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Wednesday, 30 November 2011
Reviewage: The Culture of Online Opinions

by G. Kim Blank (December 2011)

“pfft, she actually made the students teach the class, she's not a human, she's a bat who lives in her office.” So writes an anonymous university student reviewing her Humanities professor. “Good movie. It was emotional and entertaining. Some aspects didn't make much sense, however. It also bore great actors.” This is Mitchell M. writing (albeit illiterately) about a relatively recent blockbuster movie, Rise of the Planet of the Apes.  more>>>

Posted on 11/30/2011 3:40 PM by NER
16 Dec 2011
Send an emailRebecca

Stan, you are obviously one of those digidits referred to in the piece. Your criticism, weak.

14 Dec 2011

Frankly I don't understand why this article was written.  Did the author wish only to inform us about the latest statistics concerning reviewer participation on amazon and facebook?  Or was it to display his ill-founded scorn for the good people who share their experience with a product for the benefit of the public?  And oh, that wretched Tower of Babel metaphor...  This article hardly merits more than a 2/5.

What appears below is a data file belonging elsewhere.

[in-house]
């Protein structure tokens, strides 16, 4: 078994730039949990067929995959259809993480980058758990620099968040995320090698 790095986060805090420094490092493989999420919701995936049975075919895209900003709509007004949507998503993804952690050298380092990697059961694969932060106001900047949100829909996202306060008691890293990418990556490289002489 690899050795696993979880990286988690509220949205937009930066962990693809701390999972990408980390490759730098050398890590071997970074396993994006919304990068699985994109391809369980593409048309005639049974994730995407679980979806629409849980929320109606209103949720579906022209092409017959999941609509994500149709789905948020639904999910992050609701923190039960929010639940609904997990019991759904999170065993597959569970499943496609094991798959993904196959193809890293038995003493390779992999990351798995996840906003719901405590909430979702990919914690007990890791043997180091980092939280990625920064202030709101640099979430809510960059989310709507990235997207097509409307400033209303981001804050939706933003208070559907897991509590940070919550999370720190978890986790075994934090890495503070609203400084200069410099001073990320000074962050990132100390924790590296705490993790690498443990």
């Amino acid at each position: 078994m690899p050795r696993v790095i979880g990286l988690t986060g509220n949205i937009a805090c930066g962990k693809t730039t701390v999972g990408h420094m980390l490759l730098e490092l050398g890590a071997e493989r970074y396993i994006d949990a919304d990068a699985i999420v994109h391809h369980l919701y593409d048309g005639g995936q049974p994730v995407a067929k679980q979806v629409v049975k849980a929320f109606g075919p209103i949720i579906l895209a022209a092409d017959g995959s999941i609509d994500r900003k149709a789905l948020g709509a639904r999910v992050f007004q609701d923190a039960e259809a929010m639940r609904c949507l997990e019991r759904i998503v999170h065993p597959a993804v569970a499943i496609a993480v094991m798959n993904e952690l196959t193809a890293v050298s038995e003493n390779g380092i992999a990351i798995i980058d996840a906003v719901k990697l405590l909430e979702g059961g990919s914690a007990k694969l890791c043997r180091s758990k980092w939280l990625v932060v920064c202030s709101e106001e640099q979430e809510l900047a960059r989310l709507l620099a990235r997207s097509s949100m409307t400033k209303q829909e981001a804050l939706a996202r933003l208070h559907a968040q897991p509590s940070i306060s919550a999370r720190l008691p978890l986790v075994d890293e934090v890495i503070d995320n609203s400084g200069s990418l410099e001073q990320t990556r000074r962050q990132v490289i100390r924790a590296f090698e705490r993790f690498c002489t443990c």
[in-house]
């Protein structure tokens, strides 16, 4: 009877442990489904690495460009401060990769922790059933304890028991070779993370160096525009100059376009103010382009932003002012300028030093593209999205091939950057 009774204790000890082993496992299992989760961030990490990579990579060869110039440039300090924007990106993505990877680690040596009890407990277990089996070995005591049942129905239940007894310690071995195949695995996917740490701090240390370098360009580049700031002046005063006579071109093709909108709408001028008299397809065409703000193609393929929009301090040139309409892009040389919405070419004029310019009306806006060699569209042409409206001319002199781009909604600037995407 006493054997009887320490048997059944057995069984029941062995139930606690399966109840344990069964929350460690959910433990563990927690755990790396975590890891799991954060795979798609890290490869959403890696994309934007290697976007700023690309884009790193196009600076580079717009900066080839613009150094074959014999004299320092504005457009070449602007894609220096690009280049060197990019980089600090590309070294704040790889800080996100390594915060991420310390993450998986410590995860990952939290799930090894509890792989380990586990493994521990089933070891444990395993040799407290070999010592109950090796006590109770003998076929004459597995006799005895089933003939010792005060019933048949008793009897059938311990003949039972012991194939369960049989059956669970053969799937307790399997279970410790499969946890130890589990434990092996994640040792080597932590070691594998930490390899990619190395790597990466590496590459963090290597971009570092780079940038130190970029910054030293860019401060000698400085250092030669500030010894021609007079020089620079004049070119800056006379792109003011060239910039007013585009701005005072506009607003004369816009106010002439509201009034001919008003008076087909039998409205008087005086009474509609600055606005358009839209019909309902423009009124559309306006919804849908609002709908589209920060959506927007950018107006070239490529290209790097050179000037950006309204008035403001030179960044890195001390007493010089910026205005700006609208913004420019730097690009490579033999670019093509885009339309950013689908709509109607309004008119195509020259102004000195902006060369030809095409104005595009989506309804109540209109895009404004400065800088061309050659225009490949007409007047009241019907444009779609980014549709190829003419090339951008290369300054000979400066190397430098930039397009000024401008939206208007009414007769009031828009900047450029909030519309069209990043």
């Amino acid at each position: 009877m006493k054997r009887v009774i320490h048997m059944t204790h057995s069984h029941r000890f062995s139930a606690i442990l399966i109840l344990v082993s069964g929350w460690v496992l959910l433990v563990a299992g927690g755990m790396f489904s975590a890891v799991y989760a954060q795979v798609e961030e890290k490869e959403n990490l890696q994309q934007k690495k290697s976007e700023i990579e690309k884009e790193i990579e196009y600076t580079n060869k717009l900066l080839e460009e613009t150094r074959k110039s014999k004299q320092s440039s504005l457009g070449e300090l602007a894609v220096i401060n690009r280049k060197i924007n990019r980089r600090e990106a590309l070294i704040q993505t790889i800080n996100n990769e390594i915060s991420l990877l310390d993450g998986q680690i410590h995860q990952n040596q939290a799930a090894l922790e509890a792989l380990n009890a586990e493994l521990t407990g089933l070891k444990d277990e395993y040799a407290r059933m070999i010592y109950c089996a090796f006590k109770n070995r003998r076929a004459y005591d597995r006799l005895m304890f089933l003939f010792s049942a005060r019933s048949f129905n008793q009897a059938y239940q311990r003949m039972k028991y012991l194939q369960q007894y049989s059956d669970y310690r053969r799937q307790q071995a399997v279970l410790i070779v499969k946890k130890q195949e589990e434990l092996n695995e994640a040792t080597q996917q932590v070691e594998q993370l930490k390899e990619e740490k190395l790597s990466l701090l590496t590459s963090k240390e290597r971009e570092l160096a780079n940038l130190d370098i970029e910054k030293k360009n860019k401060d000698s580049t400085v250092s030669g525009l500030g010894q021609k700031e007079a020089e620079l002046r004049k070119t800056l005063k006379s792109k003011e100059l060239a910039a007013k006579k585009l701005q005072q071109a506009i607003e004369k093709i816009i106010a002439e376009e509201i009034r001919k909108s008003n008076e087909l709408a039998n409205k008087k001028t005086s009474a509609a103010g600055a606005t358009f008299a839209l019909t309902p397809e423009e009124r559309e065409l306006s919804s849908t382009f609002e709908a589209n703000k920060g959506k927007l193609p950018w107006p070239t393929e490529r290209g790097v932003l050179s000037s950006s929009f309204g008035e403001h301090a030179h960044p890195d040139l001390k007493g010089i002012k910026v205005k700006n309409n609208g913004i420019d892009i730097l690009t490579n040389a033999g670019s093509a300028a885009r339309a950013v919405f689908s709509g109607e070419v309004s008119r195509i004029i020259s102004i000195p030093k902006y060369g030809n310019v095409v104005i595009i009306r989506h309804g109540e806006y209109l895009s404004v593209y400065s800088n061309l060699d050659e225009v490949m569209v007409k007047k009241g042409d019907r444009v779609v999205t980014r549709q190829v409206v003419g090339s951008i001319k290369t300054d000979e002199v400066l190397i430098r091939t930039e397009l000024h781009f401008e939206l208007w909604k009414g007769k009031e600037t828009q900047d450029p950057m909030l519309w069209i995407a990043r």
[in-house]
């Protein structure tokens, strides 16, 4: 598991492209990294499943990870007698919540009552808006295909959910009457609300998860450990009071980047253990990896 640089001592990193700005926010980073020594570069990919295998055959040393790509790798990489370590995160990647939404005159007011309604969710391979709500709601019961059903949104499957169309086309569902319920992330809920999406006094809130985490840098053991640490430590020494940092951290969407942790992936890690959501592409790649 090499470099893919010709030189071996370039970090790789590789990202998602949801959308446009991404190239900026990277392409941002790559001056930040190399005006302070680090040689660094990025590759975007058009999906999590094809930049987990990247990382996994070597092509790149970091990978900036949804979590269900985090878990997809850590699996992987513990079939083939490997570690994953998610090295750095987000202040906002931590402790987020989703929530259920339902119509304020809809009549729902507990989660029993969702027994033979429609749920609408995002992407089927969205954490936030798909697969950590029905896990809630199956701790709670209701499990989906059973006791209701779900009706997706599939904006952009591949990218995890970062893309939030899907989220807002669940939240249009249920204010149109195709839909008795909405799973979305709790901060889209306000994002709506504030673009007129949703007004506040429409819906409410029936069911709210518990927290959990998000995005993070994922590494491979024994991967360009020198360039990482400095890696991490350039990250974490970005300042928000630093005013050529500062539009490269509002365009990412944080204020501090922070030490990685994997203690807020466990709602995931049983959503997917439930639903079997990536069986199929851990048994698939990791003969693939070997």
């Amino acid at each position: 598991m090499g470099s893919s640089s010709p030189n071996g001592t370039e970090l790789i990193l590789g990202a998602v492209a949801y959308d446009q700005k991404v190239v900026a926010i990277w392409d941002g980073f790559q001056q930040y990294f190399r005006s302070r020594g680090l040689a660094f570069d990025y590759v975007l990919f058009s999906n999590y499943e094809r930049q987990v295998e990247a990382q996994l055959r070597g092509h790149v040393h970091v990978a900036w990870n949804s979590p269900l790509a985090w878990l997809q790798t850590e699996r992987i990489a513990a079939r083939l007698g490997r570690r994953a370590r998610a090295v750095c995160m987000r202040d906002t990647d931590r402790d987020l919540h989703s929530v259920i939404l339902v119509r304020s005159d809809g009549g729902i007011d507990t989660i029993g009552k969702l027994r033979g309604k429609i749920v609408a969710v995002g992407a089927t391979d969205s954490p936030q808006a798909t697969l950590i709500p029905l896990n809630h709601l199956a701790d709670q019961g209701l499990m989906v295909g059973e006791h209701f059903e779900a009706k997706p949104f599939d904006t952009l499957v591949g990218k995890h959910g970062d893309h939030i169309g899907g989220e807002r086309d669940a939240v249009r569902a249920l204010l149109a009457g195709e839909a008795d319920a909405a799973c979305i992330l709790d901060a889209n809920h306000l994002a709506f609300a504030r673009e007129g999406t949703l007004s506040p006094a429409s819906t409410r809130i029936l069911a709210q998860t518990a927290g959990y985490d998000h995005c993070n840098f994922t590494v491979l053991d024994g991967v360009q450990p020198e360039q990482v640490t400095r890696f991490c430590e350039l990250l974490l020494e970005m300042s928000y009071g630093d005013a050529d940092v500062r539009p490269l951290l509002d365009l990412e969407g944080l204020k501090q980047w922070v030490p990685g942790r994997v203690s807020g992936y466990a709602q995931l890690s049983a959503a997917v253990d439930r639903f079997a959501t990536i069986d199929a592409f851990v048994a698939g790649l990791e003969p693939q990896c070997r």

7 Dec 2011
Send an emailSam Bluefarb

Prof. Blank transfomed my long-suffering thoughts into a focused blast at soi-disant "reviewers."

Until recently a reviewer of a book or movie was a professional, expert in his or her field, who would be asked to write a review in what were once largely print media, into which not anyone having an opinion, would be welcome. Such reviews were carefully peer reviewed by editors before they saw print, or in today's cyber world, the net. But in a democracy, one person's opinion is as good as another's. Professor Blank's essay well expresses a view I've long held--i.e., that such reviews, harmless in themselves, become harmful when labeled "reviews," when they should be called OPINION or POINTS IOF VIEW. It's a shame to publish semi-literate emotional blurbs under a heading customer reviews which gives such sincere but inexpert efforts the status of the professional reviewer

Let amazon switch to "OPINION".

3 Dec 2011
A. Keller

To quote Walter Alston of the Brooklyn Dodgers, "Everybody has two things: an opinion and a rectum." Only he didn't say rectum.

1 Dec 2011
Discriminate Thinker

The article raises several valid points - but i think there is another reason - people prefer advice from their peers - not least because they tend to share the same tastes and also to an extent - they have also grown weary of so called 'experts' and intellectuals'. So in a sense it's somewhat similar to the preferance of 'word of mouth' over professional marketing if you get my drift. Of course as the author states there is always the urge to share one's opinion in an attempt of self validation - but this, i think is normal human behaviour be it in the street, in the pub or in the workplace  - which has been extrapolated to the  web where there is simply a much vaster audience.